“John is a model student,” Rick Grotzky, the BHS band director remarked. “He is not only incredibly talented and a very hard worker, he also exhibits a strong sense of leadership and servitude among his section and the band in general. Musically John is very talented. He has a real ambition to continuously work to improve and is never one to rest on his laurels. As a person, he is kind, humble, helpful and sincere. His character is always of the highest caliber.”
For the Colorado All-State Band, Sevy auditioned with thousands of other students spread across the state that eventually were narrowed down to, 200 kids that make two bands of 100. Impressive in itself, being all-state for three years doesn’t quite stack up to being a first-year member of the Colorado Symphonic Band and two-year honoree of the CU Honor Band.
“It is a lot of fun,” Sevy commented regarding the Symphonic Band. “There are more advanced players in that band. It’s more for the larger schools — the 5A and 4A schools, but they will sometimes take kids from the smaller schools when deemed appropriate.”
While the Colorado Symphonic Band may be Sevy’s most prestigious honor to-date, he said being a part of the CU Honor Band (that consists of a little over 100 members) has been his favorite: “We played a very high level of music that the college symphonic band plays. We were playing college-level music. We had a very strict conductor from Michigan who was very high maintenance for us. We had to make him happy.”
Part of the reason Sevy (who considers John Coltrane and Cannonball Adderley as primary musical influences) hoped to receive a full-ride scholarship from CU-Boulder compared to other in-state institutions was because the percussion professor is a “world-renowned player,” according to Sevy.
When asked where he sees himself in five years, Sevy plans to have completed his double major as an undergraduate before “then pursuing a master’s, hopefully in another state.” Though becoming a professional musician, who tours the world, is certainly not out of the question, Sevy revealed if he could be doing anything after school he would actually like to teach at a four-year college as a music professor. Sevy has been heavily inspired by Grotzky — now in his third year at the school — as well as his own mother who, in addition to being a nurse, teaches at Front Range Community College.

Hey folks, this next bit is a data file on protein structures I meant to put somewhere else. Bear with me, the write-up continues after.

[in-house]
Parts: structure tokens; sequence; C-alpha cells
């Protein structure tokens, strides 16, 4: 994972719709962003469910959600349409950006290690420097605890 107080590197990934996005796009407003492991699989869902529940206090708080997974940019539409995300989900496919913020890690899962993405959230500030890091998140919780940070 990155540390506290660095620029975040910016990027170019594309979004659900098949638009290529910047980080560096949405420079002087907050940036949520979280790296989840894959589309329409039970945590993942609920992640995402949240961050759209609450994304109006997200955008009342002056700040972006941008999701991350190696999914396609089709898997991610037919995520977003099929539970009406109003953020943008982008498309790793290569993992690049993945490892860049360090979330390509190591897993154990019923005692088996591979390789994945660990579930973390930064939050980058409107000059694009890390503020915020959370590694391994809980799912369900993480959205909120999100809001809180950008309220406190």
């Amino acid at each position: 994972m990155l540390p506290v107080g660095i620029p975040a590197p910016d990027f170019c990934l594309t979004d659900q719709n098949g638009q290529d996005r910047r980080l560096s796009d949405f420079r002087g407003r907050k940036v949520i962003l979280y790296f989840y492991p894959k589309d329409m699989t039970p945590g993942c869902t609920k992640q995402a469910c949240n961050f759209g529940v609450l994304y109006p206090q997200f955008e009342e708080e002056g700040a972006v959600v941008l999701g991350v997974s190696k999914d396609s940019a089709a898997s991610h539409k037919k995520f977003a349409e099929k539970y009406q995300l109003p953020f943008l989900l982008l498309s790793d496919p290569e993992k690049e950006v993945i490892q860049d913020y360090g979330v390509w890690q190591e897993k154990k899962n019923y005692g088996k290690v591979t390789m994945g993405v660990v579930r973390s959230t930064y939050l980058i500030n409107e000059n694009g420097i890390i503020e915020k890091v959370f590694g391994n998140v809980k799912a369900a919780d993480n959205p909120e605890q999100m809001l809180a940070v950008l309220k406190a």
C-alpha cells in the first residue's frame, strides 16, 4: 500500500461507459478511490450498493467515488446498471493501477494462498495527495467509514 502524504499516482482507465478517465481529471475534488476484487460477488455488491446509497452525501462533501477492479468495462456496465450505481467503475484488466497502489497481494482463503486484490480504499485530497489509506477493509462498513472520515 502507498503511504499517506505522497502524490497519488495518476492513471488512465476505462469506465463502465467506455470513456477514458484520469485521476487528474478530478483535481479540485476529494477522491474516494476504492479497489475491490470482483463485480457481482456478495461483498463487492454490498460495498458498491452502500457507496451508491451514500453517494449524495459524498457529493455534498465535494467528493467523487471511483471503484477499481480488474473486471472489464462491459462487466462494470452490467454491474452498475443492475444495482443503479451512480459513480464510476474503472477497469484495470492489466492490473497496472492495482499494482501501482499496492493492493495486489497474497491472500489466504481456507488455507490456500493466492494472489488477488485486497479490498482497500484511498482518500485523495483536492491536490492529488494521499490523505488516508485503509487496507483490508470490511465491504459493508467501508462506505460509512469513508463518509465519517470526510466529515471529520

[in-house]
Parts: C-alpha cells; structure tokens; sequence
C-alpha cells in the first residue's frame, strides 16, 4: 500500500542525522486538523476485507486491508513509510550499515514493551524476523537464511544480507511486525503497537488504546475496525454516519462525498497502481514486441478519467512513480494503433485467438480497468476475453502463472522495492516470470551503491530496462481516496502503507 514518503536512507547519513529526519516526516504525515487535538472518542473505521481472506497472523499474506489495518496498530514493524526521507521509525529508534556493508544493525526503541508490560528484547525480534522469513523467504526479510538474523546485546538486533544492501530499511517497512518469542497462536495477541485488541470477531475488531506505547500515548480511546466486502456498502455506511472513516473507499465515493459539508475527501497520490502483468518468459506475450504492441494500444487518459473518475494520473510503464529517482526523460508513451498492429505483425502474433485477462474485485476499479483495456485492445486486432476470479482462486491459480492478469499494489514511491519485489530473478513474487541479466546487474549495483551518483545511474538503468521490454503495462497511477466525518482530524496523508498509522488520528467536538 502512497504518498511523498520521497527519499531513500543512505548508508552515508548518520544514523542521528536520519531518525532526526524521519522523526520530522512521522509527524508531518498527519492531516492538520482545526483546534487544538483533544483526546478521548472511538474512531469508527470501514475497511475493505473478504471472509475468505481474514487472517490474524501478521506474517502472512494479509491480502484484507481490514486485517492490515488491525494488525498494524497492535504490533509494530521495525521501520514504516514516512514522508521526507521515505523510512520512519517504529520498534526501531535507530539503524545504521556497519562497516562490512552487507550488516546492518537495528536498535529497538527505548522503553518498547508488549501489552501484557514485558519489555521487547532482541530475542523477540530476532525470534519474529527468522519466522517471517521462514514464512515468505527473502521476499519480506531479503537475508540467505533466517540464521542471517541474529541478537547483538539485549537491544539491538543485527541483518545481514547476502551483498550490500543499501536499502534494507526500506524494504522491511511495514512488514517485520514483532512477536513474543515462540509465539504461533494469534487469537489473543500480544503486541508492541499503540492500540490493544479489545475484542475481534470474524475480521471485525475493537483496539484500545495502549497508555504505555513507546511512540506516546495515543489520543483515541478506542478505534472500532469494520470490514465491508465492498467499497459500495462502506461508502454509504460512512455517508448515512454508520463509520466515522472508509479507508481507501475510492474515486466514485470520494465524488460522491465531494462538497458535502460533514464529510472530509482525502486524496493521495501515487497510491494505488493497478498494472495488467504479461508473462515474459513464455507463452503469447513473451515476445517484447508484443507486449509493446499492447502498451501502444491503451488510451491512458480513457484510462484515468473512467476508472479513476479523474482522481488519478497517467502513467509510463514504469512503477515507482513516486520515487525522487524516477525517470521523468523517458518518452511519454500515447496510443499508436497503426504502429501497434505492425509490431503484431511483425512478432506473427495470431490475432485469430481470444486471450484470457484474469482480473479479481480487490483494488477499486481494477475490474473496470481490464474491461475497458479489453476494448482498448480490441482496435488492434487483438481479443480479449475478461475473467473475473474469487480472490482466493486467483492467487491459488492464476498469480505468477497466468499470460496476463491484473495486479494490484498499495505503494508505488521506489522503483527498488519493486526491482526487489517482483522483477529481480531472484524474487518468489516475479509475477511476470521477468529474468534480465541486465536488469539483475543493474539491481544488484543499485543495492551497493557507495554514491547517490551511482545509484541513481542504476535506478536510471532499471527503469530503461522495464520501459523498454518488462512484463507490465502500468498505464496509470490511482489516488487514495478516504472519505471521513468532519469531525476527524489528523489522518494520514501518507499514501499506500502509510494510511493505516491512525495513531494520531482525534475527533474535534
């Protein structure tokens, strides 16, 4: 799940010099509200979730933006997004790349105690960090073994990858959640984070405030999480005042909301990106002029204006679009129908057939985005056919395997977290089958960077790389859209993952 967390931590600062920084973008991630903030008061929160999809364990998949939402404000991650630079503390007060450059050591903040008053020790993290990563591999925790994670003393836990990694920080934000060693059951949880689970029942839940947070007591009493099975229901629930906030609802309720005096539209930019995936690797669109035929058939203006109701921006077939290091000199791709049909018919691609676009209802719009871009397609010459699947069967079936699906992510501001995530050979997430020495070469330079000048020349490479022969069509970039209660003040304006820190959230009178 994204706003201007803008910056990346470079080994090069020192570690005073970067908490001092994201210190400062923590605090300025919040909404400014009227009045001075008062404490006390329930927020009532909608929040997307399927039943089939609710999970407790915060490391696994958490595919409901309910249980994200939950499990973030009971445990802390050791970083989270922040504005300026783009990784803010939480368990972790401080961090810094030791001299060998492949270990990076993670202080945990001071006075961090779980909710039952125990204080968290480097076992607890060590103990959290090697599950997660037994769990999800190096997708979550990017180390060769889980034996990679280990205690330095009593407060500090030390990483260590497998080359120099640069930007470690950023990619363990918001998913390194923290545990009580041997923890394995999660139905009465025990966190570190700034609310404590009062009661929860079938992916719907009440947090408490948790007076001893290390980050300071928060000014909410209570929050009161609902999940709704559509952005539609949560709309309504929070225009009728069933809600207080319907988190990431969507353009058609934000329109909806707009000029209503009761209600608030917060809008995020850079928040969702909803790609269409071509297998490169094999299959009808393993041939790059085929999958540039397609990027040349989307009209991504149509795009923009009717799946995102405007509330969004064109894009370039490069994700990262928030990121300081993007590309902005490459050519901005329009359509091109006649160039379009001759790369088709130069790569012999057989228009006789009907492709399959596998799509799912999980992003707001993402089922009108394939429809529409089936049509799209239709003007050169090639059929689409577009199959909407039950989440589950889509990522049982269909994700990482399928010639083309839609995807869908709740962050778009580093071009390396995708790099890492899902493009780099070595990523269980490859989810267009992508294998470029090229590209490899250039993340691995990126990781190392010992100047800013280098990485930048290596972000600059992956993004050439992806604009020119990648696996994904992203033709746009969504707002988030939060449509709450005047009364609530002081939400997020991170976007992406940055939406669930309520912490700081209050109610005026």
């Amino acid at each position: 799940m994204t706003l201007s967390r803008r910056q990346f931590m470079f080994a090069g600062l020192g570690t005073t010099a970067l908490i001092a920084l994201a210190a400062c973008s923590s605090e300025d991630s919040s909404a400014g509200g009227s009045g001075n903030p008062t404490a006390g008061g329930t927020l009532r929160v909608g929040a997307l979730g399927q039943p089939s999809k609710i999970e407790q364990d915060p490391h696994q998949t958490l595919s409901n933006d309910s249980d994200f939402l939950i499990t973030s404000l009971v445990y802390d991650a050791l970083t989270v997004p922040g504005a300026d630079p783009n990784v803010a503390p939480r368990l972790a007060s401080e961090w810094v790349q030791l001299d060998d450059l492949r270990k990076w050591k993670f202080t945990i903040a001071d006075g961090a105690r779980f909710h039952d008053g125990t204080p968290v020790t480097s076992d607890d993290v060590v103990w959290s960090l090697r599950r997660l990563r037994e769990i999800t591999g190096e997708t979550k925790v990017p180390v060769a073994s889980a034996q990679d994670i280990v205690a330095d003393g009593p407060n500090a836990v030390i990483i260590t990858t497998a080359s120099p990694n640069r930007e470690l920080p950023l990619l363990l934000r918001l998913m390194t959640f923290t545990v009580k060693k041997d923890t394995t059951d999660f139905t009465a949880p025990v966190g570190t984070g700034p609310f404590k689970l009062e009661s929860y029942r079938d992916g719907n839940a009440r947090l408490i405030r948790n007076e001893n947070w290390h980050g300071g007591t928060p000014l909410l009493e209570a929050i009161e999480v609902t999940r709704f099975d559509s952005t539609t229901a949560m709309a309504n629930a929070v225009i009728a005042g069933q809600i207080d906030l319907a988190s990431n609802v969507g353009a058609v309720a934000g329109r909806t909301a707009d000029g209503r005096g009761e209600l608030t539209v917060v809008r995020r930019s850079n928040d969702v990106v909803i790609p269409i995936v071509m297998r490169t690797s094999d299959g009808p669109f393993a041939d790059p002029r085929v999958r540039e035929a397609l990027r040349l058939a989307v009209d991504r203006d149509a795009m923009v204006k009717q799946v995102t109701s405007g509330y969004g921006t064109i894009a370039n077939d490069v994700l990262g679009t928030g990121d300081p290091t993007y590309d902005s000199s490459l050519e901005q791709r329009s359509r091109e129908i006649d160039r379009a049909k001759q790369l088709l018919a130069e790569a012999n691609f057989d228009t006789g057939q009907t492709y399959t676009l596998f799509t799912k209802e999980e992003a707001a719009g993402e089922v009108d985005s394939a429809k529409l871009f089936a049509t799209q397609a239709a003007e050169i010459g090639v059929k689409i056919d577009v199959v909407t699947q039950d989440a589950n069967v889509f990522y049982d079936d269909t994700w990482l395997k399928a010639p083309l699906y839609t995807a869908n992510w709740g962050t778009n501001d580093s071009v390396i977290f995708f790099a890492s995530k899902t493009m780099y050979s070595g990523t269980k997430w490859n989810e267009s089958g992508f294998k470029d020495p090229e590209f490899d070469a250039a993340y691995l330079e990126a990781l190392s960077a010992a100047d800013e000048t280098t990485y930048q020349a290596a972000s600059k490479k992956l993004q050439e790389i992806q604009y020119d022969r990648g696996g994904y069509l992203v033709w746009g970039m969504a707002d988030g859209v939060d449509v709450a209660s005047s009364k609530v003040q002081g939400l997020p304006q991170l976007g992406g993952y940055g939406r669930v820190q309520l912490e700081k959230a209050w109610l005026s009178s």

“Mr. Grotzky has been a great addition to Berthoud High School and the music program, and I think more people in the community should support it because we don’t get much support. He really showed me what a good teacher is supposed to be,” he praised.
“To be even mentioned by John as an inspiration is more honor than I deserve,” Grotzky gushed. “So much of what John has accomplished has come via his own desire and passion, his unwavering support from his family and from his private teachers that have guided him. I believe John would be a talented teacher because he puts his mind to it and finds ways to succeed, and also learns from his mistakes.”
Updates regarding Sevy appear to come on a monthly, if not weekly, basis these days. He recently won the Denver Concert Band Young Artist competition with a prize that included a $2,000 scholarship, as well as being the featured concerto soloist at an upcoming Mother’s Day performance at Lone Tree Arts Center.
When asked to complete the sentence, “Music is … ” John did not hesitate: “Music is the international language that I think everyone should have a basic knowledge of.”
And it’s a language he speaks very well.